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Modernizing General Chemistry for the Year 2050: Why Are General Chemistry Instructors Hesitant to Teach Quantum Concepts?

Peter Garik*

School of Education

Boston University


Judith Kelley

Department of Chemistry

University of Massachusetts Lowell

Alan Crosby, Dan Dill, Alexander Golger, and Morton Z. Hoffman

Department of Chemistry

Boston University


This is a study of the attitudes towards instruction of quantum theory by instructors of general chemistry. With the working hypothesis that new methods of teaching quantum concepts must be introduced as the general chemistry course evolves over the next decades, the focus of this study is on the barriers to their introduction. Quantum concepts are difficult for instructors to teach and for students to learn. As part of a larger project developing computer software for instruction about computer concepts, based on exchanges at national meetings it is our perception that many chemistry instructors do not believe that quantum theory should be taught in general chemistry. Working with a small cohort of chemistry instructors, we dissect their selection of quantum concepts to teach, and the context in which they place them. We discuss the coherency of understanding of quantum theory that the instructors bring to their instruction and the impact that this has on providing students with a consistent quantum model of chemical behavior.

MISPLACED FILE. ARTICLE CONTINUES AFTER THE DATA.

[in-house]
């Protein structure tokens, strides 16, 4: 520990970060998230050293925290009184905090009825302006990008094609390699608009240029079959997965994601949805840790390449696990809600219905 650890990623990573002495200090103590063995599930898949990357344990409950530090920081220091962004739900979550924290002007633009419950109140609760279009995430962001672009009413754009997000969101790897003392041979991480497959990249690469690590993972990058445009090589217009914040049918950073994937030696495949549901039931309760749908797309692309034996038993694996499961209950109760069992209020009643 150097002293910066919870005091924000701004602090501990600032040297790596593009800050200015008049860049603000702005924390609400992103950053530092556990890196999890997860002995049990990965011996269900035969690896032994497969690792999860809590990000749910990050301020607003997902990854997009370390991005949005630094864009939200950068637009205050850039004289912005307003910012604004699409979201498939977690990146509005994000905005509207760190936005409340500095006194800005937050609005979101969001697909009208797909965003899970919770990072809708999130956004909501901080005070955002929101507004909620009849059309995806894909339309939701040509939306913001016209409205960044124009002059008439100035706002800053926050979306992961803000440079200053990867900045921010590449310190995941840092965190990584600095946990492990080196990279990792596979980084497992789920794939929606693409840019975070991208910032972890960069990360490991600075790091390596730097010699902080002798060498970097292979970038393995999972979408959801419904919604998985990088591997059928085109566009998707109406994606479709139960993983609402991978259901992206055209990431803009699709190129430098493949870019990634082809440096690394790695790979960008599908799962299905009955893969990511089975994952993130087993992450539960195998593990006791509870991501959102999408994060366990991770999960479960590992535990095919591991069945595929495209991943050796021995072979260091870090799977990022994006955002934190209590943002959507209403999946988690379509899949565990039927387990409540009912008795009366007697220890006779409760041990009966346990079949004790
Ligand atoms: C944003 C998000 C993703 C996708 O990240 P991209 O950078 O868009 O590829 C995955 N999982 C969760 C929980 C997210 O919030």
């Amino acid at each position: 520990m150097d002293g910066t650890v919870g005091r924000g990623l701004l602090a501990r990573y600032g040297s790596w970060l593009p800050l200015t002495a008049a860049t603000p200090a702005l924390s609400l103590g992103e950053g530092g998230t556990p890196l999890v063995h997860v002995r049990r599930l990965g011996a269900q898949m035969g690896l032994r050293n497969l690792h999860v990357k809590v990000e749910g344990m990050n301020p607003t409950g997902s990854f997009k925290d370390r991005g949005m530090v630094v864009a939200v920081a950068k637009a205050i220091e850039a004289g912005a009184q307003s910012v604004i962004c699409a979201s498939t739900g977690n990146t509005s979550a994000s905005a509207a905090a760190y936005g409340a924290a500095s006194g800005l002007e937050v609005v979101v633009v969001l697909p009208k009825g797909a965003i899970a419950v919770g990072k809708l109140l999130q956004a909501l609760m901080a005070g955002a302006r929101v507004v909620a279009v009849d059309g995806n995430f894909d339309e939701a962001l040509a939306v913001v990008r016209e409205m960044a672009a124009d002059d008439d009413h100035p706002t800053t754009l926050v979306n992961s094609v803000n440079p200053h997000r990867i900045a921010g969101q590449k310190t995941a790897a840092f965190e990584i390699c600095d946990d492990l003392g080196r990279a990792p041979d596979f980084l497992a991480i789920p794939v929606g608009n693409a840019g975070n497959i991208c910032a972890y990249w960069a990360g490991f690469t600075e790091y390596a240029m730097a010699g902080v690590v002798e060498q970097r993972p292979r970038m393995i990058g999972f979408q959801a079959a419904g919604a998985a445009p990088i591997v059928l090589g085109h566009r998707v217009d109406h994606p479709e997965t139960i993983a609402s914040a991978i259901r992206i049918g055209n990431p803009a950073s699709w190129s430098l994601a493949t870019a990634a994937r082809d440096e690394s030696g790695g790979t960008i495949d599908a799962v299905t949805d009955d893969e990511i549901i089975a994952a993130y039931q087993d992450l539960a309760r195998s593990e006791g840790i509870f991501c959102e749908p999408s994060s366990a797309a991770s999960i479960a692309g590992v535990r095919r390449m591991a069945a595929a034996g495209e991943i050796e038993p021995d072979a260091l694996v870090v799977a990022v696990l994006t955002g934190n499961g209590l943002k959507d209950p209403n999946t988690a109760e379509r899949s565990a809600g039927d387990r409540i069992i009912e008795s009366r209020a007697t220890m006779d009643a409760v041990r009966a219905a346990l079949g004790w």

This research was supported by the Fund for the Improvement of Post Secondary Education (FIPSE) of the United States Department of Education through Award P116B020856.

*Correspondence: Peter Garik, School of Education, Two Sherborn Street, Boston, MA 02215; garik@bu.edu

Garik & Kelley (draft)page 1

NARST 2005

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